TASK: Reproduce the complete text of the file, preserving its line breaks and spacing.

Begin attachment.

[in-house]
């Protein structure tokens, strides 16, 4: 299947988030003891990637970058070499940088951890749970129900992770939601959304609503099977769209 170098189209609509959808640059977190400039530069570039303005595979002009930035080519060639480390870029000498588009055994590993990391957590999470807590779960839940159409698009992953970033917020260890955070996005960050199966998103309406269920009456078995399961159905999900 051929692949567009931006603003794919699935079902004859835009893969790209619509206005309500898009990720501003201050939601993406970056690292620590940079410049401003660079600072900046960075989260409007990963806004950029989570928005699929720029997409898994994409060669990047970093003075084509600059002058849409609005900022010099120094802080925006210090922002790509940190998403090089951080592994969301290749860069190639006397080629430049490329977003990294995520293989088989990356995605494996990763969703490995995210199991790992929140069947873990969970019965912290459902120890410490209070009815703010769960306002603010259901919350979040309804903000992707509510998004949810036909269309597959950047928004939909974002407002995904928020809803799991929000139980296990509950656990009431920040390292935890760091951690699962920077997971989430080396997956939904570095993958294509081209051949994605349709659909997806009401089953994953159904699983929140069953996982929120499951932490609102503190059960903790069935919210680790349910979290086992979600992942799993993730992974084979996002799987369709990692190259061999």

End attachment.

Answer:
[in-house]
């Protein structure tokens, strides 16, 4: 299947988030003891990637970058070499940088951890749970129900992770939601959304609503099977769209 170098189209609509959808640059977190400039530069570039303005595979002009930035080519060639480390870029000498588009055994590993990391957590999470807590779960839940159409698009992953970033917020260890955070996005960050199966998103309406269920009456078995399961159905999900 051929692949567009931006603003794919699935079902004859835009893969790209619509206005309500898009990720501003201050939601993406970056690292620590940079410049401003660079600072900046960075989260409007990963806004950029989570928005699929720029997409898994994409060669990047970093003075084509600059002058849409609005900022010099120094802080925006210090922002790509940190998403090089951080592994969301290749860069190639006397080629430049490329977003990294995520293989088989990356995605494996990763969703490995995210199991790992929140069947873990969970019965912290459902120890410490209070009815703010769960306002603010259901919350979040309804903000992707509510998004949810036909269309597959950047928004939909974002407002995904928020809803799991929000139980296990509950656990009431920040390292935890760091951690699962920077997971989430080396997956939904570095993958294509081209051949994605349709659909997806009401089953994953159904699983929140069953996982929120499951932490609102503190059960903790069935919210680790349910979290086992979600992942799993993730992974084979996002799987369709990692190259061999």